'He who opens a school, closes a prison'
* Use THERE IS when the noun is singular or uncountable in affirmative sentences:
“There is a pen” / "there is some water"
* “THERE ISN'T” is used for singular or uncountable nouns in the negative:
There isn't time for this. (Uncountable “time”)
* Use "IS THERE...?" to ask if something exists with singular or uncountable nouns:
Is there a pen on the table?/ Is there some water in the fridge?
Yes, there is / No, there isn't
* Use THERE ARE when the noun is plural in affirmative sentences:
(“There are two pens”).
* "THERE AREN'T" is used for plural countable nouns in the negative:
"There aren't two teachers"
* Use " ARE THERE...?" to ask if something exists in plural:
Are there two teachers in the classroom?
Yes, there are / No, there aren't
We use the words much and many to talk about quantity and amounts.
We use 'how much' with uncountable nouns:
"How much money do you have?"
We use 'how many' with countable nouns:
"How many students are there?"
The main rule is this:
If a word is countable (e.g. one book, two books), you must always use an article (or my, his, etc.)
a book/ an eraser
THE: When it is clear which thing we are talking about.
the table / the pencils
A/AN : Means "one" or "a single"
a + consonant ( a book)
an + vowel ( an eraser)
We use quantifiers when we want to give someone information about the number of something.
When using some, any or a lot of/lots of , the exact number is not stated. The exact number is not important or relevant.
They are used with countable and uncountable nouns.
Some is used with both countable and uncountable nouns: There are some tacks / there is some water.
Some is used in positive sentences: There are some children outside.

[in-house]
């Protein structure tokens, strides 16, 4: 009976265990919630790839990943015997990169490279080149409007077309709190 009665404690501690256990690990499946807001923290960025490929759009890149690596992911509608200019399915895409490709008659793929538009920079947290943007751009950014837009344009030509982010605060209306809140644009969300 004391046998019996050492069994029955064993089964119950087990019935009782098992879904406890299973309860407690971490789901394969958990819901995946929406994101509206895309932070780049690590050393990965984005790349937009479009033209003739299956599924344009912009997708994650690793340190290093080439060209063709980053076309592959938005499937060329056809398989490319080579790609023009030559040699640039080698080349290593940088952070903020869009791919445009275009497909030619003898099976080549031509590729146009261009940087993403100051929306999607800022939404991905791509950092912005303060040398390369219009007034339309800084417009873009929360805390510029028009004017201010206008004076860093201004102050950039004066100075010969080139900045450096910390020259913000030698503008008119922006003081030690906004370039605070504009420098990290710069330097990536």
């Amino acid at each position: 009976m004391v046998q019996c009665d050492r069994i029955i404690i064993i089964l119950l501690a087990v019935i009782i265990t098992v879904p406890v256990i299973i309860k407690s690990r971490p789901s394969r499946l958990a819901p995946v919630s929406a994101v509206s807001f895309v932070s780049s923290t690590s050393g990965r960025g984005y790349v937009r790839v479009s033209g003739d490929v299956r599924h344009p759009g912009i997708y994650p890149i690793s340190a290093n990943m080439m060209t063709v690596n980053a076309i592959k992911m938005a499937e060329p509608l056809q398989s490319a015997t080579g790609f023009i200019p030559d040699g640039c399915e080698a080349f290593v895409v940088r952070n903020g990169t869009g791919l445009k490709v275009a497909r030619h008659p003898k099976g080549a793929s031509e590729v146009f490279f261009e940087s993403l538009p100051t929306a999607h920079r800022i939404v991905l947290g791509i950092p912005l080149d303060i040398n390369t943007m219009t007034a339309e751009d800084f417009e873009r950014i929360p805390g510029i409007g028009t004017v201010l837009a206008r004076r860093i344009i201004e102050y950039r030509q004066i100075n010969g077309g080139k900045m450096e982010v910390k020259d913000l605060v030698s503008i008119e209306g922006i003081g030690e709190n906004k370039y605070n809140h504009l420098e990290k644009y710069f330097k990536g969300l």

Some is also used in questions when we are making a request, if we think the answer will be positive: Can I have some milk, please?
Any is used in negative sentences: There isn't any water on the table.
Any is used in questions: Are there any students in the classroom?
A LOT OF/ LOTS OF
A lot of and lots of can both be used with plural countable nouns and with singular uncountable nouns for affirmatives, negatives, and questions:
We've got lots of / a lot of things to do.
You are going to watch different school supplies included in the box.
Try to remember as many as possible and write them on your notebook. How many items do you remember?
There isn’t ____ atlas here.
How ____ time do you need?
There ____ any books on the table.
Are there____colored pencils?
How ____ pens are there?
There are ____ musical instruments.
Todos los materiales empleados en esta unidad formativa son de creación propia o con licencia de distribución Creative Commons.
Material realizado por la profesora Carmen Crespo Castillo del IES Miguel de Cervantes de Murcia, bajo licencia Creative Commons: cita al autor, no comercial y material reutilizable.